Dr Buddhika Dahanayaka, Research Fellow at the Centre for Crop Health at the University of Southern Queensland will lead training in Upskilling the next generation of plant pathologists from Papua New Guinea (PNG).

Effective management of crop diseases requires expert knowledge and accurate identification of the causal pathogen to develop targeted management strategies and prevent the spread and impact of disease. In PNG, the decreasing number of senior pathologists due to retirement has become a major concern. There is a need to train young plant pathologists to address pressing biosecurity issues, especially in the agricultural sector.

This project aims to contribute to the management of crop diseases in PNG by upskilling a young female scientist in-country in areas of isolation and identification of fungal and bacterial pathogens from diseased plants from a range of crops.

By providing well-structured training and mentorship, we can empower the upcoming generation of plant pathologists in PNG.

Dr Millicent Smith, Senior Lecturer in Crop Physiology from the Centre for Crop Science, Queensland Alliance for Agriculture and Food Innovation, University of Queensland has received funding for her Capacity building for mungbean breeders initiative, part of the International Mungbean Improvement Network (IMIN), led by WorldVeg and supported by ACIAR. The network brings together plant breeders and researchers focused on improving mungbean in Asia, Africa, and the Pacific.

Five early career researchers, including two past Crawford-in-Qld Student Awardees – Dr Tom Noble (2018) and Shanice Van Haeften (2023) – will travel to the International Crop Research Institute for the Semi-Arid Tropics (ICRISAT) in India as part of this initiative to undertake a two-day training workshop for IMIN project participants and other interested scientists at ICRISAT.

Participants will acquire the fundamental knowledge and skills required to develop resilient mungbean varieties for a changing climate. The knowledge and skills gained in the workshop will be relevant to other crops of interest to participants such as pigeonpea and chickpea.

Dr Asjad Ali, a Senior Plant Breeder from the Horticulture & Forestry Science, Agri-Science Queensland, Queensland Department of Agriculture and Fisheries (QDAF), based in Mareeba has received funding to lead training of a project titled, Capacity-building of researchers from the Philippines for efficient mango breeding and post-harvest fruit evaluations.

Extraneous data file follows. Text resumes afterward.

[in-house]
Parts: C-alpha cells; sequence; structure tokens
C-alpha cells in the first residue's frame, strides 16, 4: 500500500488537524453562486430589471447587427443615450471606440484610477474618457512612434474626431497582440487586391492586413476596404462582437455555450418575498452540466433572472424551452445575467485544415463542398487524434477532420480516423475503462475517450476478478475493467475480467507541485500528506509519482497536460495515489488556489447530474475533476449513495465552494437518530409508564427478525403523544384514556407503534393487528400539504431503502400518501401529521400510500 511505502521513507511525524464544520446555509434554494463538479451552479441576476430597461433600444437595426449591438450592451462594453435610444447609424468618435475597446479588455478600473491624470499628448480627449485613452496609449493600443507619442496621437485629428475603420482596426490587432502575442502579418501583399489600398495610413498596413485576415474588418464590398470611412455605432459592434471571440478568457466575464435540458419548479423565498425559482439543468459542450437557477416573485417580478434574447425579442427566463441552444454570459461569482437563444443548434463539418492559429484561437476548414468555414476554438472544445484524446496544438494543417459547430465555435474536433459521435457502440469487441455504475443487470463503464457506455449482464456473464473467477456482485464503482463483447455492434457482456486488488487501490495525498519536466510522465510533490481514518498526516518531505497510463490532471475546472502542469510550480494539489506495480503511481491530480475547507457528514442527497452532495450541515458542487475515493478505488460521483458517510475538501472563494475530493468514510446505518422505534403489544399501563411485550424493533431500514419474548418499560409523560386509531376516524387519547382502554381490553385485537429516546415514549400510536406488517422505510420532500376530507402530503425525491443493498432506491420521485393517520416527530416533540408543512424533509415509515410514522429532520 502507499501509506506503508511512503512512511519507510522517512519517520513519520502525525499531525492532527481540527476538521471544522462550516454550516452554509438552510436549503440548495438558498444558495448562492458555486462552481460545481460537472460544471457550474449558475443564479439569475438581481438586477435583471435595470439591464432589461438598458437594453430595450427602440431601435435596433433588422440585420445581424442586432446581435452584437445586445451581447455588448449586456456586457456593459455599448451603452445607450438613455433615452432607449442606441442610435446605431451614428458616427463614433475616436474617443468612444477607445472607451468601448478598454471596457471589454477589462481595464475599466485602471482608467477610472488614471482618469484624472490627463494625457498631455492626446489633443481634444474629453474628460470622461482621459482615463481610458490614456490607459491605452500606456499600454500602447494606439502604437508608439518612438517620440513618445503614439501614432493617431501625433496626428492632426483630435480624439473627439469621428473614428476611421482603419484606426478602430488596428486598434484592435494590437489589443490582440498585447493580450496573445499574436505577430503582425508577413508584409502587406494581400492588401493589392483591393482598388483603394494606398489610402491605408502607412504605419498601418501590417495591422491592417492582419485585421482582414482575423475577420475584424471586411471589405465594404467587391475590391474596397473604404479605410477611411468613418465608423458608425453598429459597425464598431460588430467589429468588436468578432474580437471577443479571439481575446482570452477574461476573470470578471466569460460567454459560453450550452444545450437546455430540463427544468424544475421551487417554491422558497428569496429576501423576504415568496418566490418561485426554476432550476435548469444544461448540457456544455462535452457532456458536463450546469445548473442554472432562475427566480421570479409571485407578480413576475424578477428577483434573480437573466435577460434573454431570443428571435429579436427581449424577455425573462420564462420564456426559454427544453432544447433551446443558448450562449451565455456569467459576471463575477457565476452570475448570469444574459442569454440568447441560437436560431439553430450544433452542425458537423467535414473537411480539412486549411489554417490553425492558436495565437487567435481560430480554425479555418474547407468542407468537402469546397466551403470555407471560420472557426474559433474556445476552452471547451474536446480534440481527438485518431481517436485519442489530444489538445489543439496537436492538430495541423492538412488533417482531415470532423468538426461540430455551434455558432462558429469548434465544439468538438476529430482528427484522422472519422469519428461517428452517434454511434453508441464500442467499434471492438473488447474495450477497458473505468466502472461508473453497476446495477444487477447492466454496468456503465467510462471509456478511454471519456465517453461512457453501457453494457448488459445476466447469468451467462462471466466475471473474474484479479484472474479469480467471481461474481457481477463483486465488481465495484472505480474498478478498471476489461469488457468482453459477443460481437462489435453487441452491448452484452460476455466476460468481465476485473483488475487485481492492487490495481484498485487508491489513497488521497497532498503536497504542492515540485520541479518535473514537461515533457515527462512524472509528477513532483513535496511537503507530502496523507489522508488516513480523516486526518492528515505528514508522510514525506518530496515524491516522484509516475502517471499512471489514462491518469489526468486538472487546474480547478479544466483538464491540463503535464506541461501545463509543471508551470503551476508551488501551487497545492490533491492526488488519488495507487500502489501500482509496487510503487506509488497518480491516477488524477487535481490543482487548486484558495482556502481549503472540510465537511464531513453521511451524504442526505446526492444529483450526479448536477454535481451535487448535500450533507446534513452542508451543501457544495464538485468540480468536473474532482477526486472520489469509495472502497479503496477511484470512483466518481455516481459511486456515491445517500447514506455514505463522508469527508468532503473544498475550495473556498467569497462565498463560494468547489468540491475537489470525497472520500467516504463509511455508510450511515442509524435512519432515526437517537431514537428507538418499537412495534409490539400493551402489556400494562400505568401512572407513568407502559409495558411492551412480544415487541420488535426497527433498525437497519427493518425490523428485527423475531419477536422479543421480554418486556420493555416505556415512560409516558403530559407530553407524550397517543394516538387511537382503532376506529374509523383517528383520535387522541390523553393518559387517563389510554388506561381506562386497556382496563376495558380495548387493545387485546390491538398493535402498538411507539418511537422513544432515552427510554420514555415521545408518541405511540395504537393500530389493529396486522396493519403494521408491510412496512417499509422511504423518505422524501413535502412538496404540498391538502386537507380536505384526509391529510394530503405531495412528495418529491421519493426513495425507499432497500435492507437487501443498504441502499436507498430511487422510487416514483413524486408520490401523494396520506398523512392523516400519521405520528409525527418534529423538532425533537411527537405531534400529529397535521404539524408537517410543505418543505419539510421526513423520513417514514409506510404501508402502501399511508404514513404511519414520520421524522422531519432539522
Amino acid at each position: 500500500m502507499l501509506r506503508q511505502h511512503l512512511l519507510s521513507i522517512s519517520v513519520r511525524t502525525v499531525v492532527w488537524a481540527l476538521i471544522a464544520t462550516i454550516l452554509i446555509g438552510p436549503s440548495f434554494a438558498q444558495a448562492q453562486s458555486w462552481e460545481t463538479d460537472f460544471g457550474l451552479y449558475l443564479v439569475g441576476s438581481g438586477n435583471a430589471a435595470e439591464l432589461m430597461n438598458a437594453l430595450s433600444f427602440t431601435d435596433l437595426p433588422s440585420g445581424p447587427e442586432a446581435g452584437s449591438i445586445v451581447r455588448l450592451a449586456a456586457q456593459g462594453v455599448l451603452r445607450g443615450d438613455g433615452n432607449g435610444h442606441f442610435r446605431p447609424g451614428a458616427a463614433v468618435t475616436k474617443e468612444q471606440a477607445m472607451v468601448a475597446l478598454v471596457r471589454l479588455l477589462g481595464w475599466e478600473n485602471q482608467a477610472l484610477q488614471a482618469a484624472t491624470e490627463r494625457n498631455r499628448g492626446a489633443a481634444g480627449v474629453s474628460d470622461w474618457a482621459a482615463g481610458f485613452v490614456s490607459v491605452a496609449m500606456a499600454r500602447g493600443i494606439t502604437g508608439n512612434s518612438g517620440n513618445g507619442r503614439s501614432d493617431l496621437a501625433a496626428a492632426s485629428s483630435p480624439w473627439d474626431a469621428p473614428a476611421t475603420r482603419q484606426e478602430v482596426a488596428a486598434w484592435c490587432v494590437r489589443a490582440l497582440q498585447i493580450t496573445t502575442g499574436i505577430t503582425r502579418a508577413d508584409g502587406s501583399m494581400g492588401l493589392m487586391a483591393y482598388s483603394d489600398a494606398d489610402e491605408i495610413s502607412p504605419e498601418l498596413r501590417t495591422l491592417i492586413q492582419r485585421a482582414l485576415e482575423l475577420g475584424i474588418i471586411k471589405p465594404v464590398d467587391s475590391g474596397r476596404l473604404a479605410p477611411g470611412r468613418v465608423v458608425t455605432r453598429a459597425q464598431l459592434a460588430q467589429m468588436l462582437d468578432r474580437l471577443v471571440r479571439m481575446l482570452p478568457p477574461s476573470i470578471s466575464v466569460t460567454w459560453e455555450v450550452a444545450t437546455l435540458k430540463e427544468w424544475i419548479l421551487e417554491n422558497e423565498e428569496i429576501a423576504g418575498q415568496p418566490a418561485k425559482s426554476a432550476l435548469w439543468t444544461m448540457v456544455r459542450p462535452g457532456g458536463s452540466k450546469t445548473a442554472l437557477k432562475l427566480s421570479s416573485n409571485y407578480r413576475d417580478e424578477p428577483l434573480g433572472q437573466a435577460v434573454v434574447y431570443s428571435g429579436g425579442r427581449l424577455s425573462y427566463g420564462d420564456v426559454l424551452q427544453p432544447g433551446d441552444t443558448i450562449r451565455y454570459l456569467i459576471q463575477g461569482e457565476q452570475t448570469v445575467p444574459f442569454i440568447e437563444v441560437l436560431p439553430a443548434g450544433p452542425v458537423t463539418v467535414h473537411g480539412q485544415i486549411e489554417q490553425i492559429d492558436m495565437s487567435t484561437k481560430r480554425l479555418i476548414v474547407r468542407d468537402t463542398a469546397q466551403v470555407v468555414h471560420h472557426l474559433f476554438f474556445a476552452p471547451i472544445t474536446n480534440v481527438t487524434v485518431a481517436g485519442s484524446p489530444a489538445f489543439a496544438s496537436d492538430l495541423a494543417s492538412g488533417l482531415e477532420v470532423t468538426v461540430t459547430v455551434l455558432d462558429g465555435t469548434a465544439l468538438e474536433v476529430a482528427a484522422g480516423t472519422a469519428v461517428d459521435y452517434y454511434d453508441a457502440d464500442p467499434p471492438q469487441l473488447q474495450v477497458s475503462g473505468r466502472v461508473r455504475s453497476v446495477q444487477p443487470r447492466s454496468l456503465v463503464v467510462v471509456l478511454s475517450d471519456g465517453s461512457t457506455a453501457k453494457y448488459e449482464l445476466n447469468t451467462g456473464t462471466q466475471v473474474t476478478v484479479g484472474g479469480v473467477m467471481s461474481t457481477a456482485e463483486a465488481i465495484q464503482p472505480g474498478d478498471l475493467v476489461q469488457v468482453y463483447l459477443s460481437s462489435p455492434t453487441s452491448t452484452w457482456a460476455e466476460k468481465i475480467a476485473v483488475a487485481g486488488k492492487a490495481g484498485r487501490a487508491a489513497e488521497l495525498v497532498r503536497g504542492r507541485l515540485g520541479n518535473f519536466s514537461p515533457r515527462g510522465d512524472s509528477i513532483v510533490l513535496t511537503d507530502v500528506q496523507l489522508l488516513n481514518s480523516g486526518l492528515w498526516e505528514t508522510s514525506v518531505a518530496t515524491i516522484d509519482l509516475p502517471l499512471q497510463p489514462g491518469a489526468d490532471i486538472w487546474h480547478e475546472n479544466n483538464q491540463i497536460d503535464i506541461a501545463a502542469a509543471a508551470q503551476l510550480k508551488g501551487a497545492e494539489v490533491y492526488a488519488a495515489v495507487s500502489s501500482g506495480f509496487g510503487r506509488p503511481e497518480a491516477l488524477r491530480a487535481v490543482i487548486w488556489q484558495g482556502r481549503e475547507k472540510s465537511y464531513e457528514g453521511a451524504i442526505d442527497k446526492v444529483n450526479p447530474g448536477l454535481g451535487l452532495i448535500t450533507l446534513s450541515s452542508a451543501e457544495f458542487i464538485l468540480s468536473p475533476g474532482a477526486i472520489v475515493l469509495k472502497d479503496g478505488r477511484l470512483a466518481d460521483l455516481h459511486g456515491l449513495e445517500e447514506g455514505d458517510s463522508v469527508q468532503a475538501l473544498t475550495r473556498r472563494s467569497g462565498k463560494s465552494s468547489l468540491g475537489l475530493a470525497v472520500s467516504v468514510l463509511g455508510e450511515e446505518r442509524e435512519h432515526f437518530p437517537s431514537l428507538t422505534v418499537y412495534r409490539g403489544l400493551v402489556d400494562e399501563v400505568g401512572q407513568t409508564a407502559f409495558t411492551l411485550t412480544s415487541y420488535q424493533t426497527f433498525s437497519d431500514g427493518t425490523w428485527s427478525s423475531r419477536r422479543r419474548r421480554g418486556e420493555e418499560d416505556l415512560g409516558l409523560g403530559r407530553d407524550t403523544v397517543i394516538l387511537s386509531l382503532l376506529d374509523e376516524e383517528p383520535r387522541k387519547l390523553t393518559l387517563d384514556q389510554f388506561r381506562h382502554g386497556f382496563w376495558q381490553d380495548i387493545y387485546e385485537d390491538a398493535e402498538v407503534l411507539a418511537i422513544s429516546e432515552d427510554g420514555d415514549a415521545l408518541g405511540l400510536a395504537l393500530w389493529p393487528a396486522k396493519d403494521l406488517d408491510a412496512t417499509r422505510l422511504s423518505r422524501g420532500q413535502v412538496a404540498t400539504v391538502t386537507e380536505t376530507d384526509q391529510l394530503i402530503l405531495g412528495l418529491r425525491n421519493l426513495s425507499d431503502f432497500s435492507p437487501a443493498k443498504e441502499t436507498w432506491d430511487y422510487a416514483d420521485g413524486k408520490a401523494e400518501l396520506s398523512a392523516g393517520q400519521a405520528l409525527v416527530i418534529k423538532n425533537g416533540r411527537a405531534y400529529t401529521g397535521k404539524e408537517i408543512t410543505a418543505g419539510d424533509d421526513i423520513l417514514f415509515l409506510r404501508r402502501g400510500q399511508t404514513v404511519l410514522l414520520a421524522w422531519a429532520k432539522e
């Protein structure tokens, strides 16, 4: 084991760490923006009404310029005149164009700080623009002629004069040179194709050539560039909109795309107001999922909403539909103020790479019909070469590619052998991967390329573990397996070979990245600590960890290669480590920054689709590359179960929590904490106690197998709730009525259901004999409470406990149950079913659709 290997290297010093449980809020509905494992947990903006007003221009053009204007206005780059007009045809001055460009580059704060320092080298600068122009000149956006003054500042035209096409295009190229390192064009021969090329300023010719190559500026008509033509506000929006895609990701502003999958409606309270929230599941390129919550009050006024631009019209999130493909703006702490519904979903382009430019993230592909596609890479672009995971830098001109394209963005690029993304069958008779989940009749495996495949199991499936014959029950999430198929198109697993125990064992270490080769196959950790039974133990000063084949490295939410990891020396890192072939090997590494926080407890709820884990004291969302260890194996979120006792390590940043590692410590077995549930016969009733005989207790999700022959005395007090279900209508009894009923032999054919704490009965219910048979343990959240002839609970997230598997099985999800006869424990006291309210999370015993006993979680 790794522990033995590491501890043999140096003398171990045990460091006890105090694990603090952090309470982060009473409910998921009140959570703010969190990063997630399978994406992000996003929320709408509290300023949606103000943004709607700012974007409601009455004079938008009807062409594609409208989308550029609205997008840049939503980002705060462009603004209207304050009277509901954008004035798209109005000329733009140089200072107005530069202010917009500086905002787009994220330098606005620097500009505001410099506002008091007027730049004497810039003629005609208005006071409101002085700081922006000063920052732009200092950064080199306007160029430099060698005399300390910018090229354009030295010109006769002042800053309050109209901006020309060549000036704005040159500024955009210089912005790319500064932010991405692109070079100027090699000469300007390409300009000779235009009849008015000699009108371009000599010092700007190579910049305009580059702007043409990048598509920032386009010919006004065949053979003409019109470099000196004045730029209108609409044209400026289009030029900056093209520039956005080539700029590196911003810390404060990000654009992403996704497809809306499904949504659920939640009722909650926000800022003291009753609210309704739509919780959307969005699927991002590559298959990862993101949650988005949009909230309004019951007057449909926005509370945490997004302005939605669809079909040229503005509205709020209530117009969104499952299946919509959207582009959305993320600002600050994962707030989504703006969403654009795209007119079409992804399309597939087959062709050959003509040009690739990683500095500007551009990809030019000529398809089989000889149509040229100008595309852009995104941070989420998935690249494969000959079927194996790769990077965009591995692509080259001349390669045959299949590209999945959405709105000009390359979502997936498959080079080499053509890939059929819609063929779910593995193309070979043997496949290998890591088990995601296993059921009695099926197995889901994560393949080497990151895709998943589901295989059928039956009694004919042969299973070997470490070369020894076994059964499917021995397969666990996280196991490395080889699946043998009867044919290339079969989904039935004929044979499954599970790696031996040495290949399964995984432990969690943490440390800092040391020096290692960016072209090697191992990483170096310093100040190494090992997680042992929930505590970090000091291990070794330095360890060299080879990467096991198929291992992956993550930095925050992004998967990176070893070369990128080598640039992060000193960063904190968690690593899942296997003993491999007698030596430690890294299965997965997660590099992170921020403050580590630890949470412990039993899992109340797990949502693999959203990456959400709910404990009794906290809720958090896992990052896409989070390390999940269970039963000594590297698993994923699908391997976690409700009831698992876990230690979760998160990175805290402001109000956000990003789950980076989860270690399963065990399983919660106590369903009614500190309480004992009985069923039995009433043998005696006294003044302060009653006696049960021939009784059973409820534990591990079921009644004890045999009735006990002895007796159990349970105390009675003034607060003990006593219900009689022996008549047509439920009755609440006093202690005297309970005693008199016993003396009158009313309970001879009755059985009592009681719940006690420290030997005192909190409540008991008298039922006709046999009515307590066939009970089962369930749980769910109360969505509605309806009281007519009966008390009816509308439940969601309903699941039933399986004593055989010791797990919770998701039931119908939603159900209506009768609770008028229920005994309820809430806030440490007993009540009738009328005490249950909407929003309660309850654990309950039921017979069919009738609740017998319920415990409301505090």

Mango is one of the most economically important tropical fruits in the world, and it is widely cultivated and consumed in the Philippines. However, despite its significance, the mango breeding program in the Philippines face challenges due to limited resources, expertise, access to advanced technologies and poor performance of old cultivars. To address these constraints and enhance the mango breeding efforts in the Philippines, this project will train the researchers who will be collaborating in a joint ACIAR-SRA project titled ‘Philippines Mango Breeding and Genomics Benchmarking Review – Short Research Activity.’

The scope of this training project was identified in discussions between researchers from the University of the Philippines Los Banos (UPLB) and QDAF researchers. The key objective of this project is to build capacity of Philippine researchers with advanced approaches in mango breeding to develop varieties for the local market and benefit the Philippines mango industry. Furthermore, collaborative mango breeding research could provide access to unique mango germplasm for future climate resilient varieties to benefit the Australian mango industry in the future.